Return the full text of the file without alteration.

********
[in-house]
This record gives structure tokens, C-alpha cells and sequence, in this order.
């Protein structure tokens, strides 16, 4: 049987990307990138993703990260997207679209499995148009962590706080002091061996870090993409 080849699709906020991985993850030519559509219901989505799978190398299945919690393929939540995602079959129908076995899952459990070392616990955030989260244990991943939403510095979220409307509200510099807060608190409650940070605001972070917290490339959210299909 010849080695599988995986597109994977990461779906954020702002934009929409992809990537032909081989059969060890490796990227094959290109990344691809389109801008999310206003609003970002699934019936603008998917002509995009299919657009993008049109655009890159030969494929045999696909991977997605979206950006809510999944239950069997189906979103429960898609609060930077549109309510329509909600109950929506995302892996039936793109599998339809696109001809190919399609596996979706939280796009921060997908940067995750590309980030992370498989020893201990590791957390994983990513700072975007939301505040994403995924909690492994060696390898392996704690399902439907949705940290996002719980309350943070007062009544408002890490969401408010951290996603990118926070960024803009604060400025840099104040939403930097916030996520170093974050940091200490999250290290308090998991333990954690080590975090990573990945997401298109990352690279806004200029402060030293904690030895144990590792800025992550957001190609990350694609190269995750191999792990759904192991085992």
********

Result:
[in-house]
This record gives structure tokens, C-alpha cells and sequence, in this order.
């Protein structure tokens, strides 16, 4: 049987990307990138993703990260997207679209499995148009962590706080002091061996870090993409 080849699709906020991985993850030519559509219901989505799978190398299945919690393929939540995602079959129908076995899952459990070392616990955030989260244990991943939403510095979220409307509200510099807060608190409650940070605001972070917290490339959210299909 010849080695599988995986597109994977990461779906954020702002934009929409992809990537032909081989059969060890490796990227094959290109990344691809389109801008999310206003609003970002699934019936603008998917002509995009299919657009993008049109655009890159030969494929045999696909991977997605979206950006809510999944239950069997189906979103429960898609609060930077549109309510329509909600109950929506995302892996039936793109599998339809696109001809190919399609596996979706939280796009921060997908940067995750590309980030992370498989020893201990590791957390994983990513700072975007939301505040994403995924909690492994060696390898392996704690399902439907949705940290996002719980309350943070007062009544408002890490969401408010951290996603990118926070960024803009604060400025840099104040939403930097916030996520170093974050940091200490999250290290308090998991333990954690080590975090990573990945997401298109990352690279806004200029402060030293904690030895144990590792800025992550957001190609990350694609190269995750191999792990759904192991085992």